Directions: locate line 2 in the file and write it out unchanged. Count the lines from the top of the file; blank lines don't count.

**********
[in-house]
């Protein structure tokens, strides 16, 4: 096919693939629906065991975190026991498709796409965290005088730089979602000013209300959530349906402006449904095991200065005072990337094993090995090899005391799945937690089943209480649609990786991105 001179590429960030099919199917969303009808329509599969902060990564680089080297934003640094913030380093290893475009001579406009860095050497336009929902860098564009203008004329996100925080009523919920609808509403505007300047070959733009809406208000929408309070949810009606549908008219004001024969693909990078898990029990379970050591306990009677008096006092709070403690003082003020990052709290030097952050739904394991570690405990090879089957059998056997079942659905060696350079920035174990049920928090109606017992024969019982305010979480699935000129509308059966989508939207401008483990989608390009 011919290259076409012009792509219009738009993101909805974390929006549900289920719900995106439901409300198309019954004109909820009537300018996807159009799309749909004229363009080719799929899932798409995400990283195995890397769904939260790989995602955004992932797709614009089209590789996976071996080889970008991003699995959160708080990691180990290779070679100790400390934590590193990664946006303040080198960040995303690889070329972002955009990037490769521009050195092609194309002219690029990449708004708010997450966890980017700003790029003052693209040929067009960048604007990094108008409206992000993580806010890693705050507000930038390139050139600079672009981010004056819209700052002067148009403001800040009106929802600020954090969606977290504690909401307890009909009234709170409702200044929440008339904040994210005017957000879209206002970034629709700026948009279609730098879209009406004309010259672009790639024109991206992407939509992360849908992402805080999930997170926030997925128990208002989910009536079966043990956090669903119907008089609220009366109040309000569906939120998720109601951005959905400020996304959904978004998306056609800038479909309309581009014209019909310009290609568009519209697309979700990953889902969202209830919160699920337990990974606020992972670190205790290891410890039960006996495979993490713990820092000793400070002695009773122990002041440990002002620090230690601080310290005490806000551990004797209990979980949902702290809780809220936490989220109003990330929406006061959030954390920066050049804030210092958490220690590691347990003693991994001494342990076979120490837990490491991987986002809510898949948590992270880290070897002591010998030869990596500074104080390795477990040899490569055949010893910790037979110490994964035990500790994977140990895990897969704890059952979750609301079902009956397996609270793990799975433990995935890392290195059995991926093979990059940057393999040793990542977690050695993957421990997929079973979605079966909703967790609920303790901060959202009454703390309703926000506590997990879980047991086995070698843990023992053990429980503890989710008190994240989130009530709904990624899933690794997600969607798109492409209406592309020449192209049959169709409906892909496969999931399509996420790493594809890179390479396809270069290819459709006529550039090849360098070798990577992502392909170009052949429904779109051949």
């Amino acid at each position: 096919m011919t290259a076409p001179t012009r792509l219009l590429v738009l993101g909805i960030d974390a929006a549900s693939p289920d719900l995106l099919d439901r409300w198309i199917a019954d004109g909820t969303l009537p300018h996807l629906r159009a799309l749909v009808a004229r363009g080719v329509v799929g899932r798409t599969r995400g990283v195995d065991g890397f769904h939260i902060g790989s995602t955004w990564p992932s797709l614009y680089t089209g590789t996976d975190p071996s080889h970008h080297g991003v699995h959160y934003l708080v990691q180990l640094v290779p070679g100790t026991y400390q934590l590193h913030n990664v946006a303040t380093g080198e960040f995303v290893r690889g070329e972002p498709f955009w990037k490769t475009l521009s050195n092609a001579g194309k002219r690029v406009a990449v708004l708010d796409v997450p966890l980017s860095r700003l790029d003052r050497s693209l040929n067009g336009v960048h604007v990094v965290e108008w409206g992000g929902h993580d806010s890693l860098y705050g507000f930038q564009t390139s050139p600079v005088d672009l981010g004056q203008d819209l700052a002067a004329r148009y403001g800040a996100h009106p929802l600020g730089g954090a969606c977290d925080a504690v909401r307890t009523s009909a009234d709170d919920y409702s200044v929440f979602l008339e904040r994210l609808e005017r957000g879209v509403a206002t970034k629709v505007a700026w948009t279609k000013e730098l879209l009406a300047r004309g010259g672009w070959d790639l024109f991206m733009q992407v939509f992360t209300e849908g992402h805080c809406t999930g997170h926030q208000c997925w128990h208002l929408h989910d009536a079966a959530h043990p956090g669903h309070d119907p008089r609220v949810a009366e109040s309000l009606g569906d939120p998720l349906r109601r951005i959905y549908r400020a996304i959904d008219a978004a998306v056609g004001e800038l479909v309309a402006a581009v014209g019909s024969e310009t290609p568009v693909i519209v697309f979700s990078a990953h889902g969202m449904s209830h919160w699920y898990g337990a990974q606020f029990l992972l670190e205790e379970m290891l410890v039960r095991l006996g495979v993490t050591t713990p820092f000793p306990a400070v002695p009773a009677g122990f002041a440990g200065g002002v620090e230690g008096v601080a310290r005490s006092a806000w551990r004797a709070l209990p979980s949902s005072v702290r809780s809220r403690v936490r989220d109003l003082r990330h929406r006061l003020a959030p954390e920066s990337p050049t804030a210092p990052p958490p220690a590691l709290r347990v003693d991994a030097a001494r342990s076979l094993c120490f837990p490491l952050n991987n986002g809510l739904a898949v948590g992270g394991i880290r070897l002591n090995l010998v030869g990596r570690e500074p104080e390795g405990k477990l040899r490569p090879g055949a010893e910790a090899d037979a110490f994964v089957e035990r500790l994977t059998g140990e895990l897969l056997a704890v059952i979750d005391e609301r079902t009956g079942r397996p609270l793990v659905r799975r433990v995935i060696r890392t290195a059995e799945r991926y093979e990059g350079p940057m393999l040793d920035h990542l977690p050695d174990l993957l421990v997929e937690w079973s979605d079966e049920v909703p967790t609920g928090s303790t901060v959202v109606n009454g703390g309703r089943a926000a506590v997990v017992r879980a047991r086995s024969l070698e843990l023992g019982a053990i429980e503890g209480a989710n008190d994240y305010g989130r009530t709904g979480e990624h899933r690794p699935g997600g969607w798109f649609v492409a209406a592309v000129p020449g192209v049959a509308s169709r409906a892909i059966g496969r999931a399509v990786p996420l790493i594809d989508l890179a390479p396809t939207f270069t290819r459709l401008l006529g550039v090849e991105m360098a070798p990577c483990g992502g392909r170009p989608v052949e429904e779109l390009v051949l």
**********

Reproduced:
């Protein structure tokens, strides 16, 4: 096919693939629906065991975190026991498709796409965290005088730089979602000013209300959530349906402006449904095991200065005072990337094993090995090899005391799945937690089943209480649609990786991105 001179590429960030099919199917969303009808329509599969902060990564680089080297934003640094913030380093290893475009001579406009860095050497336009929902860098564009203008004329996100925080009523919920609808509403505007300047070959733009809406208000929408309070949810009606549908008219004001024969693909990078898990029990379970050591306990009677008096006092709070403690003082003020990052709290030097952050739904394991570690405990090879089957059998056997079942659905060696350079920035174990049920928090109606017992024969019982305010979480699935000129509308059966989508939207401008483990989608390009 011919290259076409012009792509219009738009993101909805974390929006549900289920719900995106439901409300198309019954004109909820009537300018996807159009799309749909004229363009080719799929899932798409995400990283195995890397769904939260790989995602955004992932797709614009089209590789996976071996080889970008991003699995959160708080990691180990290779070679100790400390934590590193990664946006303040080198960040995303690889070329972002955009990037490769521009050195092609194309002219690029990449708004708010997450966890980017700003790029003052693209040929067009960048604007990094108008409206992000993580806010890693705050507000930038390139050139600079672009981010004056819209700052002067148009403001800040009106929802600020954090969606977290504690909401307890009909009234709170409702200044929440008339904040994210005017957000879209206002970034629709700026948009279609730098879209009406004309010259672009790639024109991206992407939509992360849908992402805080999930997170926030997925128990208002989910009536079966043990956090669903119907008089609220009366109040309000569906939120998720109601951005959905400020996304959904978004998306056609800038479909309309581009014209019909310009290609568009519209697309979700990953889902969202209830919160699920337990990974606020992972670190205790290891410890039960006996495979993490713990820092000793400070002695009773122990002041440990002002620090230690601080310290005490806000551990004797209990979980949902702290809780809220936490989220109003990330929406006061959030954390920066050049804030210092958490220690590691347990003693991994001494342990076979120490837990490491991987986002809510898949948590992270880290070897002591010998030869990596500074104080390795477990040899490569055949010893910790037979110490994964035990500790994977140990895990897969704890059952979750609301079902009956397996609270793990799975433990995935890392290195059995991926093979990059940057393999040793990542977690050695993957421990997929079973979605079966909703967790609920303790901060959202009454703390309703926000506590997990879980047991086995070698843990023992053990429980503890989710008190994240989130009530709904990624899933690794997600969607798109492409209406592309020449192209049959169709409906892909496969999931399509996420790493594809890179390479396809270069290819459709006529550039090849360098070798990577992502392909170009052949429904779109051949």